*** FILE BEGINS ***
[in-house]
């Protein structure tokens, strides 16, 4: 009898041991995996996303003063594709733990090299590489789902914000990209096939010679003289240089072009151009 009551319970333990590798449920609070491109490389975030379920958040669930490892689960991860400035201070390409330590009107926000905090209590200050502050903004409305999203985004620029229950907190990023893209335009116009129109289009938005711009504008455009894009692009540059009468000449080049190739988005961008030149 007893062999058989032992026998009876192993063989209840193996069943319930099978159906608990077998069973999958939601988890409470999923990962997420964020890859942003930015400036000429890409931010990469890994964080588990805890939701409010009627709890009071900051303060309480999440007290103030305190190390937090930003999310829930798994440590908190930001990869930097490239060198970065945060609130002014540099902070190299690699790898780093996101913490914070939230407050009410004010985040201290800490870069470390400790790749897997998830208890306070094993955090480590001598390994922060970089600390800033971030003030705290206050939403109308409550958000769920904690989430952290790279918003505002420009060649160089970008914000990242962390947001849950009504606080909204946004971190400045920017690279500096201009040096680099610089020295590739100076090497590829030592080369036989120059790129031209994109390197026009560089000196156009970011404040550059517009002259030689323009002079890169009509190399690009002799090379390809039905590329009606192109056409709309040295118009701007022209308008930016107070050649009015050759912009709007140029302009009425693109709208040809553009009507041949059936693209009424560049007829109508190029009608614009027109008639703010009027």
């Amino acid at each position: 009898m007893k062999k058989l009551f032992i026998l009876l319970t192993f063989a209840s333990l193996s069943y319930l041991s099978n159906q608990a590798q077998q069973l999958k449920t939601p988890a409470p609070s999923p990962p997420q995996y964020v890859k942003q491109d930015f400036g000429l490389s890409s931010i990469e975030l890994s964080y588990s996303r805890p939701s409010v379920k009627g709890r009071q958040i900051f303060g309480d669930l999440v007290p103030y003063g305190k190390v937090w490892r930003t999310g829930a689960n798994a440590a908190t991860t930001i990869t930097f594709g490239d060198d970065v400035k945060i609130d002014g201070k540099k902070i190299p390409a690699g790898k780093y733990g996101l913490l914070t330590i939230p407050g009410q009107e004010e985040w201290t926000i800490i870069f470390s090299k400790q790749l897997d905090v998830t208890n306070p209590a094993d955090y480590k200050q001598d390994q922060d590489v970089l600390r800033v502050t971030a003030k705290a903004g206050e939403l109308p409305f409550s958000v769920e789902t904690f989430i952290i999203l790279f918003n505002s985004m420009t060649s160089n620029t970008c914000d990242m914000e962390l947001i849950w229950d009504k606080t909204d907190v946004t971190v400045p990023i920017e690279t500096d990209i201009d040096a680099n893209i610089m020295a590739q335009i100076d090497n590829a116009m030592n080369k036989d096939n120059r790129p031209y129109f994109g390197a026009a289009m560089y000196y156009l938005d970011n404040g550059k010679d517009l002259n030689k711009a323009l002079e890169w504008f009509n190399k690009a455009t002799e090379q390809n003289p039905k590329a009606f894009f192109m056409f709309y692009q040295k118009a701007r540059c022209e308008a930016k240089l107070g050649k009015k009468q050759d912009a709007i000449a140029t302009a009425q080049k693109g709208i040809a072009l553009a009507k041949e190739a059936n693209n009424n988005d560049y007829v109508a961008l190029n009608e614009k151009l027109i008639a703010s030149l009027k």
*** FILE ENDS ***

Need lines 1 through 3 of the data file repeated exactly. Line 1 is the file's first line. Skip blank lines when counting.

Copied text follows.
[in-house]
């Protein structure tokens, strides 16, 4: 009898041991995996996303003063594709733990090299590489789902914000990209096939010679003289240089072009151009 009551319970333990590798449920609070491109490389975030379920958040669930490892689960991860400035201070390409330590009107926000905090209590200050502050903004409305999203985004620029229950907190990023893209335009116009129109289009938005711009504008455009894009692009540059009468000449080049190739988005961008030149 007893062999058989032992026998009876192993063989209840193996069943319930099978159906608990077998069973999958939601988890409470999923990962997420964020890859942003930015400036000429890409931010990469890994964080588990805890939701409010009627709890009071900051303060309480999440007290103030305190190390937090930003999310829930798994440590908190930001990869930097490239060198970065945060609130002014540099902070190299690699790898780093996101913490914070939230407050009410004010985040201290800490870069470390400790790749897997998830208890306070094993955090480590001598390994922060970089600390800033971030003030705290206050939403109308409550958000769920904690989430952290790279918003505002420009060649160089970008914000990242962390947001849950009504606080909204946004971190400045920017690279500096201009040096680099610089020295590739100076090497590829030592080369036989120059790129031209994109390197026009560089000196156009970011404040550059517009002259030689323009002079890169009509190399690009002799090379390809039905590329009606192109056409709309040295118009701007022209308008930016107070050649009015050759912009709007140029302009009425693109709208040809553009009507041949059936693209009424560049007829109508190029009608614009027109008639703010009027």
């Amino acid at each position: 009898m007893k062999k058989l009551f032992i026998l009876l319970t192993f063989a209840s333990l193996s069943y319930l041991s099978n159906q608990a590798q077998q069973l999958k449920t939601p988890a409470p609070s999923p990962p997420q995996y964020v890859k942003q491109d930015f400036g000429l490389s890409s931010i990469e975030l890994s964080y588990s996303r805890p939701s409010v379920k009627g709890r009071q958040i900051f303060g309480d669930l999440v007290p103030y003063g305190k190390v937090w490892r930003t999310g829930a689960n798994a440590a908190t991860t930001i990869t930097f594709g490239d060198d970065v400035k945060i609130d002014g201070k540099k902070i190299p390409a690699g790898k780093y733990g996101l913490l914070t330590i939230p407050g009410q009107e004010e985040w201290t926000i800490i870069f470390s090299k400790q790749l897997d905090v998830t208890n306070p209590a094993d955090y480590k200050q001598d390994q922060d590489v970089l600390r800033v502050t971030a003030k705290a903004g206050e939403l109308p409305f409550s958000v769920e789902t904690f989430i952290i999203l790279f918003n505002s985004m420009t060649s160089n620029t970008c914000d990242m914000e962390l947001i849950w229950d009504k606080t909204d907190v946004t971190v400045p990023i920017e690279t500096d990209i201009d040096a680099n893209i610089m020295a590739q335009i100076d090497n590829a116009m030592n080369k036989d096939n120059r790129p031209y129109f994109g390197a026009a289009m560089y000196y156009l938005d970011n404040g550059k010679d517009l002259n030689k711009a323009l002079e890169w504008f009509n190399k690009a455009t002799e090379q390809n003289p039905k590329a009606f894009f192109m056409f709309y692009q040295k118009a701007r540059c022209e308008a930016k240089l107070g050649k009015k009468q050759d912009a709007i000449a140029t302009a009425q080049k693109g709208i040809a072009l553009a009507k041949e190739a059936n693209n009424n988005d560049y007829v109508a961008l190029n009608e614009k151009l027109i008639a703010s030149l009027k």